2. Members’ Ownership Interests
An LLC Operating Agreement states how much of the business each member owns. Often, LLCs assign members’ a percentage of ownership according to the percentage of the total funds they invested in the business. However, in some cases, that might not be the fairest way to handle it. For example, in a two-person multi-member LLC, one member may have invested 75 percent of the start-up capital, but the member who only put up 25 percent of the money might be the one handling most or all of the work running the business. Under those types of circumstances, LLC members might agree to split ownership more evenly than using the monetary contributions as the sole basis for determining ownership percentages.
LLC ownership can be expressed as a percentage of ownership interest or as membership units (similar in concept to shares of stock in a corporation). Also, an LLC may have different classes of membership interests so that it may allocate profits and voting rights in a specific way.
3. Profit and Loss Allocations to Members
LLC Operating Agreements also include how company profits should be distributed among an LLC’s members. Unlike traditional corporations, an LLC doesn’t have to divide its profits in the same proportions as members’ ownership percentages. LLCs offer flexibility in how business profits can be split. Often, LLCs do opt to divvy up profits according to members’ percentage of ownership. However, it does not have to be that way if members decide that a different arrangement makes more sense for them.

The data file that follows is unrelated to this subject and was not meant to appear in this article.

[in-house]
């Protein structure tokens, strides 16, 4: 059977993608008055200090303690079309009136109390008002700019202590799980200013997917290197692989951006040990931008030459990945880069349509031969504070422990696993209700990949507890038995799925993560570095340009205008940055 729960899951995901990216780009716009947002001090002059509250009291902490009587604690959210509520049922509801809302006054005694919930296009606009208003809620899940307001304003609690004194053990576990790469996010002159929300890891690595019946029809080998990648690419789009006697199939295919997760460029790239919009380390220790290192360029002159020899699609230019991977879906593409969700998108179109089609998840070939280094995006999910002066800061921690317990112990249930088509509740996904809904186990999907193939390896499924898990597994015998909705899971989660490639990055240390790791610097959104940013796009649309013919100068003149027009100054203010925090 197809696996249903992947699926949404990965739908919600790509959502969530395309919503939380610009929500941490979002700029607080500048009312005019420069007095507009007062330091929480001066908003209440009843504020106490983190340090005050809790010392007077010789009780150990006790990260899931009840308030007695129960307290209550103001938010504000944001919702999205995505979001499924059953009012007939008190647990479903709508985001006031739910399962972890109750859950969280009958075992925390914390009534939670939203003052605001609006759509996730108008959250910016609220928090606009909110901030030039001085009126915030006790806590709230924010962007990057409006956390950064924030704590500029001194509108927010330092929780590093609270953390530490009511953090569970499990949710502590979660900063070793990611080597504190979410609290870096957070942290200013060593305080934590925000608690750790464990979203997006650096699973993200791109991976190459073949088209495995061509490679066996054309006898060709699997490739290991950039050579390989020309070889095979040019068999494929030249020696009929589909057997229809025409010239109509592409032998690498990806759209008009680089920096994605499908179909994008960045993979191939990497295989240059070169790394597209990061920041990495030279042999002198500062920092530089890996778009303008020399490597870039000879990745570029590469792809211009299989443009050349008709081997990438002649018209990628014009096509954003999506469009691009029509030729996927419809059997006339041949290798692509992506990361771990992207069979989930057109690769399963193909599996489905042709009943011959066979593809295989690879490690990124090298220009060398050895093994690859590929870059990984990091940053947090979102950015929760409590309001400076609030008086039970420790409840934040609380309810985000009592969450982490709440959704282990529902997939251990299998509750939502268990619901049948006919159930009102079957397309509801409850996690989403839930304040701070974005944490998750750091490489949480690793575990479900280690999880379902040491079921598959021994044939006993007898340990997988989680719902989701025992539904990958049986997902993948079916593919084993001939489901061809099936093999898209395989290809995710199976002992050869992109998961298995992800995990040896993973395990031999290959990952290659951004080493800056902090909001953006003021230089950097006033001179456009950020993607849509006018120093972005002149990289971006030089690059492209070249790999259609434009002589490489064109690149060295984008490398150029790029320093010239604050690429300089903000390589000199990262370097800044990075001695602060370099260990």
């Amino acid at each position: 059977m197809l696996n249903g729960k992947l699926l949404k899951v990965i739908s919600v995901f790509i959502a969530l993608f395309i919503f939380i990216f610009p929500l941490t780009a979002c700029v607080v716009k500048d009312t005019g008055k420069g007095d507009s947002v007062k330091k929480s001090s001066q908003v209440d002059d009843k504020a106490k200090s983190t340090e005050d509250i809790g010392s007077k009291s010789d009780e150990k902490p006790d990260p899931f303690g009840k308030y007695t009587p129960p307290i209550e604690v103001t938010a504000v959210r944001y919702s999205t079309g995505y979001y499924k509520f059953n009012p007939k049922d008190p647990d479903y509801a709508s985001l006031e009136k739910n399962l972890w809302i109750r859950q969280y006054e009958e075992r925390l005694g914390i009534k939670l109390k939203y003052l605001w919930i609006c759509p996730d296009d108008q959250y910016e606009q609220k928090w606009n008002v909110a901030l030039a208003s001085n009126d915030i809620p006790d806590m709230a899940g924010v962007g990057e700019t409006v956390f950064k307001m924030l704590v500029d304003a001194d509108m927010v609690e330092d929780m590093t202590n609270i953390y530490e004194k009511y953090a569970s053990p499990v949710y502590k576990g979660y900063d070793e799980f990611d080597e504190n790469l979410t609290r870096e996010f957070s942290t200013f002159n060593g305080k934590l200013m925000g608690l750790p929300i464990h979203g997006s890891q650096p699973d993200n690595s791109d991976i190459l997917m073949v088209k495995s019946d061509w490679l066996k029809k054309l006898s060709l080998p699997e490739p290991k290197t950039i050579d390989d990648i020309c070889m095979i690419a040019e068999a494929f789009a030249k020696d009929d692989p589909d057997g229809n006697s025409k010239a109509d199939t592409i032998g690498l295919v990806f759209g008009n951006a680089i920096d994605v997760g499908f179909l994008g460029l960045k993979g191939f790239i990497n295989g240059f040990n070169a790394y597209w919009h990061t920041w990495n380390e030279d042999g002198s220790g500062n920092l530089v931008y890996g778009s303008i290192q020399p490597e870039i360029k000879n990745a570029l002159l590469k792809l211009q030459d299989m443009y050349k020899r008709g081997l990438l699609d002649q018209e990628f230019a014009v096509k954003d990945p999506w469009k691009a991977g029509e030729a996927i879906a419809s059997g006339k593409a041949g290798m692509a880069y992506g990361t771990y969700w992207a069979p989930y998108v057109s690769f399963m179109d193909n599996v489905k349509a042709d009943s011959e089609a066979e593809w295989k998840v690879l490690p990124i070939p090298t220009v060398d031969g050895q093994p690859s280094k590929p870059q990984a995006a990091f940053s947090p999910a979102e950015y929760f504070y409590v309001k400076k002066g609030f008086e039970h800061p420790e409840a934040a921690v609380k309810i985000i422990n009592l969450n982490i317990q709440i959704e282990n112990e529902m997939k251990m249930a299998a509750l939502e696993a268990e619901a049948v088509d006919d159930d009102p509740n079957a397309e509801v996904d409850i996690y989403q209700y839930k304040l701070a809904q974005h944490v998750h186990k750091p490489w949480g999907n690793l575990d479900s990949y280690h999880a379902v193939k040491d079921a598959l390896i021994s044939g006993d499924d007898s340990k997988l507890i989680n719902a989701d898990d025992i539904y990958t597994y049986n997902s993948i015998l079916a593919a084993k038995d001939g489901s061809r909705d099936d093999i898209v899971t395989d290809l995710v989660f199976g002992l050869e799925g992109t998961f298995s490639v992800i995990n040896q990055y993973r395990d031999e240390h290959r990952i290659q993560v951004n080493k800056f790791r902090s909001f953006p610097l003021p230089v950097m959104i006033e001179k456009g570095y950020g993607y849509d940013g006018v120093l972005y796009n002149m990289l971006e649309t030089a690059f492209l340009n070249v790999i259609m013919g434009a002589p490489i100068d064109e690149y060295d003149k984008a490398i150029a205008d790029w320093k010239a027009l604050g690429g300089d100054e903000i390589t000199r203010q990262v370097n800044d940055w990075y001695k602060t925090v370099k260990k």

4. The LLC’s Management Structure
A Limited Liability Company may be either “member-managed” or “manager-managed.” The LLC Operating Agreement should identify which method the members have agreed on.
In a member-managed LLC, members handle the company’s everyday management and operations of the company. Individual members have the authority to make certain decisions that affect the company. Usually, significant decisions, such as entering into contracts or loan agreements, require majority approval among members.
In a manager-managed LLC, one or more members (but not all members), one or more non-members, or a combination of members and non-members assume a “manager” role in the organization. Managers run an LLC’s business operations and have day-to-day business decision-making authority (such as writing checks and hiring employees). While members who are not in the role of “manager” usually don’t get involved in operational decisions; typically they do handle high-level decisions such as entering into mergers, obtaining loans, and other strategically significant activities.
An LLC partnership agreement should clearly define members’ and managers’ roles and responsibilities so that everyone is on the same page and understands their obligations and the authority each individual has.
5. Meetings and Voting Procedures